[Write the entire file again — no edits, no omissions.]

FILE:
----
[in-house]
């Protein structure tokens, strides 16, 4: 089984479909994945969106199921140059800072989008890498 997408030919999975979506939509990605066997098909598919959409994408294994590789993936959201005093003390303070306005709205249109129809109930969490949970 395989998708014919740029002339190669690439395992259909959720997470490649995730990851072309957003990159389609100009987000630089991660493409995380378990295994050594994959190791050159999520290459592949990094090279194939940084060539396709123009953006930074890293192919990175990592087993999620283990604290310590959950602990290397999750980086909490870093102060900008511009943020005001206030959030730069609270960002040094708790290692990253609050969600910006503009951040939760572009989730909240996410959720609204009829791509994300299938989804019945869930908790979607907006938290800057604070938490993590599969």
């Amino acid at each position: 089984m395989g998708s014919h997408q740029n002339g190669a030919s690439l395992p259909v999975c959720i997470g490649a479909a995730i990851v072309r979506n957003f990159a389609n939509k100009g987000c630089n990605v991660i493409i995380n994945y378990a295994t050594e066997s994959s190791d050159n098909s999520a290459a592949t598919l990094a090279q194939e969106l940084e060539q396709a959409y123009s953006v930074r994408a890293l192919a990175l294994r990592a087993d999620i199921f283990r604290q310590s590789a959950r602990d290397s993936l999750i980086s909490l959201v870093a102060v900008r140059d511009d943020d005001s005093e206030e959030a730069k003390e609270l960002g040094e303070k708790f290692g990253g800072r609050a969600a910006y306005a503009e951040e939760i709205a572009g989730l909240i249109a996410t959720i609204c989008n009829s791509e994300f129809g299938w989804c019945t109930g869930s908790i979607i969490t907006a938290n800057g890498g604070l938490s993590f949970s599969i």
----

[in-house]
């Protein structure tokens, strides 16, 4: 089984479909994945969106199921140059800072989008890498 997408030919999975979506939509990605066997098909598919959409994408294994590789993936959201005093003390303070306005709205249109129809109930969490949970 395989998708014919740029002339190669690439395992259909959720997470490649995730990851072309957003990159389609100009987000630089991660493409995380378990295994050594994959190791050159999520290459592949990094090279194939940084060539396709123009953006930074890293192919990175990592087993999620283990604290310590959950602990290397999750980086909490870093102060900008511009943020005001206030959030730069609270960002040094708790290692990253609050969600910006503009951040939760572009989730909240996410959720609204009829791509994300299938989804019945869930908790979607907006938290800057604070938490993590599969």
């Amino acid at each position: 089984m395989g998708s014919h997408q740029n002339g190669a030919s690439l395992p259909v999975c959720i997470g490649a479909a995730i990851v072309r979506n957003f990159a389609n939509k100009g987000c630089n990605v991660i493409i995380n994945y378990a295994t050594e066997s994959s190791d050159n098909s999520a290459a592949t598919l990094a090279q194939e969106l940084e060539q396709a959409y123009s953006v930074r994408a890293l192919a990175l294994r990592a087993d999620i199921f283990r604290q310590s590789a959950r602990d290397s993936l999750i980086s909490l959201v870093a102060v900008r140059d511009d943020d005001s005093e206030e959030a730069k003390e609270l960002g040094e303070k708790f290692g990253g800072r609050a969600a910006y306005a503009e951040e939760i709205a572009g989730l909240i249109a996410t959720i609204c989008n009829s791509e994300f129809g299938w989804c019945t109930g869930s908790i979607i969490t907006a938290n800057g890498g604070l938490s993590f949970s599969i």